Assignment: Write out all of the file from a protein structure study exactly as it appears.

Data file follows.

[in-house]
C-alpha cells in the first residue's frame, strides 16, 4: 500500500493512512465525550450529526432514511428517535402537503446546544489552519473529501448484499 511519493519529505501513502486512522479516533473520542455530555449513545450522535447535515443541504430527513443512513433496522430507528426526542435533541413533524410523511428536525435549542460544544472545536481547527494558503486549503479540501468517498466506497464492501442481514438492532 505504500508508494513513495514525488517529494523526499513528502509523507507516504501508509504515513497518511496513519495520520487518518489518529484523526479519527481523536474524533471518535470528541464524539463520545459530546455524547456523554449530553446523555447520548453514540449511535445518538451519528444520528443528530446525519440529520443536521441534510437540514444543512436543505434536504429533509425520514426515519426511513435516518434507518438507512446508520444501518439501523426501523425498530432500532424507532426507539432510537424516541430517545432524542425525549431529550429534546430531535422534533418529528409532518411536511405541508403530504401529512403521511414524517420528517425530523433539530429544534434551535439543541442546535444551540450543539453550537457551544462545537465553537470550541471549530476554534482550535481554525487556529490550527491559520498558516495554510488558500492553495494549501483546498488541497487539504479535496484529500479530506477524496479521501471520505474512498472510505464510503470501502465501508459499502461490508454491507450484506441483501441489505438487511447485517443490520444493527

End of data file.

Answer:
[in-house]
C-alpha cells in the first residue's frame, strides 16, 4: 500500500493512512465525550450529526432514511428517535402537503446546544489552519473529501448484499 511519493519529505501513502486512522479516533473520542455530555449513545450522535447535515443541504430527513443512513433496522430507528426526542435533541413533524410523511428536525435549542460544544472545536481547527494558503486549503479540501468517498466506497464492501442481514438492532 505504500508508494513513495514525488517529494523526499513528502509523507507516504501508509504515513497518511496513519495520520487518518489518529484523526479519527481523536474524533471518535470528541464524539463520545459530546455524547456523554449530553446523555447520548453514540449511535445518538451519528444520528443528530446525519440529520443536521441534510437540514444543512436543505434536504429533509425520514426515519426511513435516518434507518438507512446508520444501518439501523426501523425498530432500532424507532426507539432510537424516541430517545432524542425525549431529550429534546430531535422534533418529528409532518411536511405541508403530504401529512403521511414524517420528517425530523433539530429544534434551535439543541442546535444551540450543539453550537457551544462545537465553537470550541471549530476554534482550535481554525487556529490550527491559520498558516495554510488558500492553495494549501483546498488541497487539504479535496484529500479530506477524496479521501471520505474512498472510505464510503470501502465501508459499502461490508454491507450484506441483501441489505438487511447485517443490520444493527